Student blog post: The history of ‘cotch’: from Victorians to Grime artists

Elizabeth Doherty is a first year student in English Language and Linguistics with an interest in language use in music and the media. Beth carried out her research using the Oxford English Dictionary (online) and the Early English Books Online Corpus.

The history of ‘cotch’: from Victorians to Grime artists

As a young person, it’s my experience that Grime music and associated youth culture has had significant impact on my language use and that of my social group. In my life, the rise of Grime appears to be linked with an increase in use of certain ‘slang’ terms. Linguistically, the Grime genre is full of language with interesting histories, and just one of these words is ‘cotch’. People my age have the metalinguistic belief that this is a new word with a recent etymology, but this isn’t true.

‘Cotch’ apparently derives from Jamaican English. It said that it is derived from the verb ‘scotch’ with deletion of the ‘s’, leaving ‘cotch’. In the Oxford English Dictionary (OED, online), it says that ‘scotch’ is from Barbadian English, and means ‘to find or be given temporary make-do accommodation’. This can be seen to link to the noun sense of ‘cotch’. In the OED, ‘cotch’ is said to mean (in Jamaican English) ‘a place to sleep, rest or sit temporarily’.

According to the OED, the first instance of ‘cotch’ means something like ‘to rest oneself; to lean on something for support’, with usage in the late 1800s, e.g., ‘they are not supposed to cotch even for ten minutes…’. This shows that ‘cotch’ as lexeme was present in the Victorian era.

As part of my research into ‘cotch’, I looked into the Early English Books Online corpus where I found an instance of ‘cotch’ dating back to the 1600s:

(1) ‘Let the Cotch stay at Showlane end.’

It was not clear from the information in the corpus what this noun phrase meant – it could have been a misspelling of something else (a coach?). Still, it is possible that the word was in use quite early on. In any case, most of the usages I found related to some sense of relaxation, as in the Victorian instance above.

Today, ‘cotch’ has a very colloquial meaning. It is often described by young people as the act of ‘chilling out’. This definition of ‘cotch’, meaning to chill out or relax, is not surprising given the definition of ‘cotch’ during the Victorian era. The word appears to be popular with Grime artists, an underground genre of music often associated with youth culture.

Dizzee Rascal is a famous Grime artist. His debut album is called ‘Boy in Da Corner’. The first track of this record  features ‘cotch’ as a verb:

(2) ‘I’m just sitting here, I ain’t saying much, I just watch I really don’t feel like moving, so I cotch’.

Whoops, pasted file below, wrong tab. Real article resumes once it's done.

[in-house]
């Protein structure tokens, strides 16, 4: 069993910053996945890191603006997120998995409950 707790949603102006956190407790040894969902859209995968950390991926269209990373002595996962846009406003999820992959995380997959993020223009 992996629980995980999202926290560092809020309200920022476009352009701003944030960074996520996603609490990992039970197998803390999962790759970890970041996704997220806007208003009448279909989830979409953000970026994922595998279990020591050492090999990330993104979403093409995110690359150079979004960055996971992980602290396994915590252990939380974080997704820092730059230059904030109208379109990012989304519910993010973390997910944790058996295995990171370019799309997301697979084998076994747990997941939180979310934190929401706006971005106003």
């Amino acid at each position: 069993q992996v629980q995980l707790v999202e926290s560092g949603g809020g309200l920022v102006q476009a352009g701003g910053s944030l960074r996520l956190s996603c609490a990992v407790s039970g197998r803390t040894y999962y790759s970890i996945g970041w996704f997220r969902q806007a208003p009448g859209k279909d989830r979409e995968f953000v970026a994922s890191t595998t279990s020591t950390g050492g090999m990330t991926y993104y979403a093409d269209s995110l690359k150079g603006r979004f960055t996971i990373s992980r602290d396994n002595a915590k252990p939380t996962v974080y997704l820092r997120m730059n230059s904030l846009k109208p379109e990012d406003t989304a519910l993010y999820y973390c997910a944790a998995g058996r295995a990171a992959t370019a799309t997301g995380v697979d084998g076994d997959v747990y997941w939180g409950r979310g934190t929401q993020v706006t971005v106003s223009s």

We have seen above that ‘cotch’ can be both a verb and a noun, and so belongs to different parts of speech. On today’s Grime scene, I have noticed that the noun sense is often marked by a possessive. These instances appear to me to be linked with the competitive nature of Grime music, which is often a convention of the genre, e.g:

(3) ‘I’m back in the white man’s cotch’ (Graftin’, Dizzee Rascal).

Here, a ‘white man’s cotch’ can be interpreted as referring to a home or a place which one perhaps owns, almost as a metaphor for territory. It’s my perception that more artists and fans/young people are adopting ‘cotch’ in either part of speech to identify strongly with a particular subculture.

As you can see, ‘cotch’ has a very interesting history from Victorian society to its inclusion in Grime and youth culture. It seems to be that it’s meaning is reasonably fixed – I perceive ‘cotch’ to be common as a verb, but corpus work would be needed to confirm this. The core meaning is definitely to do with resting or chilling out. In any case, after such a long history, the lexeme really should take five minutes to cotch.

Beth Doherty – English Language and Linguistics Student, University of Sussex  


  1. I would draw your attention to the OED entry for "cwtsh" n., a Welsh word meaning a cubby-hole used as a hiding place, and the related "cwtsh" v., meaning to lie down or cuddle. Perhaps that is an alternative etymon for your "cotch". And both could be related to "couch" (noun and verb).

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  3. I would draw your attention to the OED entry for "scotch" n., a English term meaning to wedge something or someone somewhere. Why might you ask? Well I take your point of the term "cotch" meaning to find refuge, and propose that many eggs find refuge within the lovely sausage meat of a scotch egg. Perhaps these eggs are cotching? or are they scotching? I will leave this for you to ponder, as I do declare it to be one of the mysteries of man kind. Do eggs cotch? or scotch?

  4. I would draw your attention to the OED entry for "egg" n., an English term meaning an oval or round object laid by a female bird, reptile, fish, or invertebrate, usually containing a developing embryo. As I ruminate about @IsaacCrawford97's comment about eggs cotching or scotching, I would like to weigh in my professional opinion on the matter. Though I concur with his deceleration of this being one of the mysteries of mankind, I believe that an egg finding asylum within the breaded confines of the delicacy known as the scotch egg is in fact scotching. Unfortunately, I do not have any evidence supporting my hypothesis thus far, but I shall be extending my resources globally to answer this age old question, or I will die trying.

  5. Has anyone thought of the childrens' game hop-scotch? Moving precariously between temporary places of rest..?


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